The relatively low national stature of the “major” Democratic candidates might logically have led people to pay attention to alternative candidates. But when I spoke to journalists, many immediately adopted the perspective of their sources in the Democratic Party Leadership, which they told me was more concerned than ever about not giving the impression of putting forward “a field of unknowns.” Thus, the journalists seemed even more concerned about giving “undue” coverage to “fringe” candidates. (While journalists seemed very sensitive to the possibility that giving Larry Agran coverage might unduly boost his campaign, they were hesitant to admit that not covering him might unduly hurt his campaign.)
When even the New York Times (2/2/92) wrote that George Bush has no “blueprints for the future” of our country, and that he has little competition among the major presidential contenders or in Congress, many people I know saw this as evidence that the mainstream media should look beyond the typical political spotlight. But the national journalists I spoke with seemed to see this state of affairs as a reason to protect the “insiders” even more. One journalist told me: “One of the problems that people in D.C. see in the presidential primary season is that anyone can run. There’s a body of thought among insiders that this is not necessarily a good thing.” He noted that there is a “divisiveness” that comes from candidates attacking and running against “the institutions the run the country.”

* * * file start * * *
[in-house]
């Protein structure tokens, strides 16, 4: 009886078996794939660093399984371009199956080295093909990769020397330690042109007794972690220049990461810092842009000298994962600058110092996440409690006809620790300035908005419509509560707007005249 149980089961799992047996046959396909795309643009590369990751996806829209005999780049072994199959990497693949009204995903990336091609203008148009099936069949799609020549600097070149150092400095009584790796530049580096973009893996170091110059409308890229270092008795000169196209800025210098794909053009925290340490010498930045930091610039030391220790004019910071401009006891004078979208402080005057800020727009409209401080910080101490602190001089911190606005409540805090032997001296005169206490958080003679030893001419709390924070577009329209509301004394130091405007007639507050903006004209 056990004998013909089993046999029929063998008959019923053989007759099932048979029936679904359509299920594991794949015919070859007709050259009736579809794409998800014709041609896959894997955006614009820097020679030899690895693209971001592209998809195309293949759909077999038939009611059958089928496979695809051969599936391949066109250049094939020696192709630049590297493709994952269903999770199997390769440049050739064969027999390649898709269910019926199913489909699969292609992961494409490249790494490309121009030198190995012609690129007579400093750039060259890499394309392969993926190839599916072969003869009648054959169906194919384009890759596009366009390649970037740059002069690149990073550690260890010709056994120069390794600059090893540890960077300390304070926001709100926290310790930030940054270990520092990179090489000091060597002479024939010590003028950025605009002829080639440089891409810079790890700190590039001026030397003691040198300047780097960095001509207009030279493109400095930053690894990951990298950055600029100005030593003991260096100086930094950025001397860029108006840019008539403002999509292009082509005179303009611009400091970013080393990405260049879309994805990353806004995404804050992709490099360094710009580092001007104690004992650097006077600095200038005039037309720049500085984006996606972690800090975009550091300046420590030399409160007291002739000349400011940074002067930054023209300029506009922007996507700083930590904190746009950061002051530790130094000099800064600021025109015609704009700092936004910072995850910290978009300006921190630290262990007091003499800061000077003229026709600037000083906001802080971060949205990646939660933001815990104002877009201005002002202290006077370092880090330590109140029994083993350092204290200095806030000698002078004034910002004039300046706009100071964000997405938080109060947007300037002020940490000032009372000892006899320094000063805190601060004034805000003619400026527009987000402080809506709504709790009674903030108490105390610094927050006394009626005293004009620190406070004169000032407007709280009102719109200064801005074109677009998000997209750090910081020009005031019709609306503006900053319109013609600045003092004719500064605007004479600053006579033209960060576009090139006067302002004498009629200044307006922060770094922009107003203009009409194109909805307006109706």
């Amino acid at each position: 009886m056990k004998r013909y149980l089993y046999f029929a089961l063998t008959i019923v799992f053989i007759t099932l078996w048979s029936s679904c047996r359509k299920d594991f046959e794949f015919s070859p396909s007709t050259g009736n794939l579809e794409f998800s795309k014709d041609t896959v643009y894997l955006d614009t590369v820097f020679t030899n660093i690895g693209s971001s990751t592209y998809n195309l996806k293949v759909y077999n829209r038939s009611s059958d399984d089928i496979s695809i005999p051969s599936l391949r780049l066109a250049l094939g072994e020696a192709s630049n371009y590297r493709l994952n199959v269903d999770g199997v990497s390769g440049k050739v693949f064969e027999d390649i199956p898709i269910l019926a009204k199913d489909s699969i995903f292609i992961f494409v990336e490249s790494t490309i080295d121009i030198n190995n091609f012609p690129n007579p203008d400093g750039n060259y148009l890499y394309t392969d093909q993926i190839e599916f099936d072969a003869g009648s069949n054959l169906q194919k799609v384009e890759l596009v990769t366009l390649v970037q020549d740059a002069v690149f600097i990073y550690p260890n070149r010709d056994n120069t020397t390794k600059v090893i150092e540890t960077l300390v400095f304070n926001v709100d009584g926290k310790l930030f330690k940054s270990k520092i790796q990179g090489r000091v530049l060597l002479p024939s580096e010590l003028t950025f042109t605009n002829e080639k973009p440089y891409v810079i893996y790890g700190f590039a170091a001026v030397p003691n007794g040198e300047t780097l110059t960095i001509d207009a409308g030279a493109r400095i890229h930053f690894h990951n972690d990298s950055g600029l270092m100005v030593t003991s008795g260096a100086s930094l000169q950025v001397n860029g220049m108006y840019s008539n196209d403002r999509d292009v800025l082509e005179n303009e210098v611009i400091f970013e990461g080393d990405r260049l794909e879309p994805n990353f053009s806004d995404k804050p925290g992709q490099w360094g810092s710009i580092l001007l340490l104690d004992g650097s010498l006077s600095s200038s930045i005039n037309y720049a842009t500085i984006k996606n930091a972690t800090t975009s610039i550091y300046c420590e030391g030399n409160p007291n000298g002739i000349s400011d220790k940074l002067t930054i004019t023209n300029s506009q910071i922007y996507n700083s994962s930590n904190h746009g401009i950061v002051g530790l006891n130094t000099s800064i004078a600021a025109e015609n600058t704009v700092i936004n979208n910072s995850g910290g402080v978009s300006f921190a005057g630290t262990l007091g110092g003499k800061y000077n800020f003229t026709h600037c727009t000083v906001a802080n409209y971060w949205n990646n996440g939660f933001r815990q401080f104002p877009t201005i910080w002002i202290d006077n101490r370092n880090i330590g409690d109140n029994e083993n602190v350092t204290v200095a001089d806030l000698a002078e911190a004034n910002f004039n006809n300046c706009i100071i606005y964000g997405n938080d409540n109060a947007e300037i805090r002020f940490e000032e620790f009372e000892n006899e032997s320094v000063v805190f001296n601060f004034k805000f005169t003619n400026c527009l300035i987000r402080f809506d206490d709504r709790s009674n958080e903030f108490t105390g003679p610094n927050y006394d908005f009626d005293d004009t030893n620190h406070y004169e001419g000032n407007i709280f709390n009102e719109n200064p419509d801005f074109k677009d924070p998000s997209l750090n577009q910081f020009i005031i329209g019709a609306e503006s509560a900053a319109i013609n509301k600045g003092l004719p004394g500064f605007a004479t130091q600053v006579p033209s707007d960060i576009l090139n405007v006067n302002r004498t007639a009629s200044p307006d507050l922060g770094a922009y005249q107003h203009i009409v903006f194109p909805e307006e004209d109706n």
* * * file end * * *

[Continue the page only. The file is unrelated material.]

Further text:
When Gov. Wilder dropped out of the race, many people I spoke with felt that there was now an “empty chair” for another candidate. But journalists had the opposite reaction: “We can’t wait to winnow the race down even further,” said one. Another journalist complained that “every extra candidate means another reporter and another $150-a-day hotel room.”
Asked about the lack of media coverage of Democrats not supported by the party hierarchy, and of third-party candidates, a journalist told me, “That battle was lost 200 years ago, when we didn’t set up a parliamentary system. We have two parties and that’s it.”
Most of the voters I know are hungry for a candidate with new ideas, and they see a presidential primary campaign as fostering a national dialogue on key issues. But the national journalists I spoke with mostly saw the campaign as a horserace: “If we don’t think that you have at least some chance of being elected, you don’t get any coverage,” said a senior editor at Newsweek.
“An election is not a matter of who is the smartest, the most articulate, or who has the best ideas,” a reporter at the L.A. Times told me. “It’s much more complicated than that. What it really comes down to is who can win the most votes.”